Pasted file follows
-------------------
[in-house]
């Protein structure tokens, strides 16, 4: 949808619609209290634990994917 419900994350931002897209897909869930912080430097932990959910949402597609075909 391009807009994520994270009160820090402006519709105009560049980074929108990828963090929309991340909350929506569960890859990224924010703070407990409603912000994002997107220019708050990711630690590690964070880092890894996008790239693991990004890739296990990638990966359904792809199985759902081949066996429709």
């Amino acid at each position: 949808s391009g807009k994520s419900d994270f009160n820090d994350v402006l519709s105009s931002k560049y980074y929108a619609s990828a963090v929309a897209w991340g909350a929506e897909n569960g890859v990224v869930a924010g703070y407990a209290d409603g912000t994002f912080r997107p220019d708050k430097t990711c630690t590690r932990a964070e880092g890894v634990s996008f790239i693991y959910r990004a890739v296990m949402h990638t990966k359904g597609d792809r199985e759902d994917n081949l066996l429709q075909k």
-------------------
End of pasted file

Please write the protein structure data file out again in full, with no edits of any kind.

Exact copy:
[in-house]
């Protein structure tokens, strides 16, 4: 949808619609209290634990994917 419900994350931002897209897909869930912080430097932990959910949402597609075909 391009807009994520994270009160820090402006519709105009560049980074929108990828963090929309991340909350929506569960890859990224924010703070407990409603912000994002997107220019708050990711630690590690964070880092890894996008790239693991990004890739296990990638990966359904792809199985759902081949066996429709």
């Amino acid at each position: 949808s391009g807009k994520s419900d994270f009160n820090d994350v402006l519709s105009s931002k560049y980074y929108a619609s990828a963090v929309a897209w991340g909350a929506e897909n569960g890859v990224v869930a924010g703070y407990a209290d409603g912000t994002f912080r997107p220019d708050k430097t990711c630690t590690r932990a964070e880092g890894v634990s996008f790239i693991y959910r990004a890739v296990m949402h990638t990966k359904g597609d792809r199985e759902d994917n081949l066996l429709q075909k």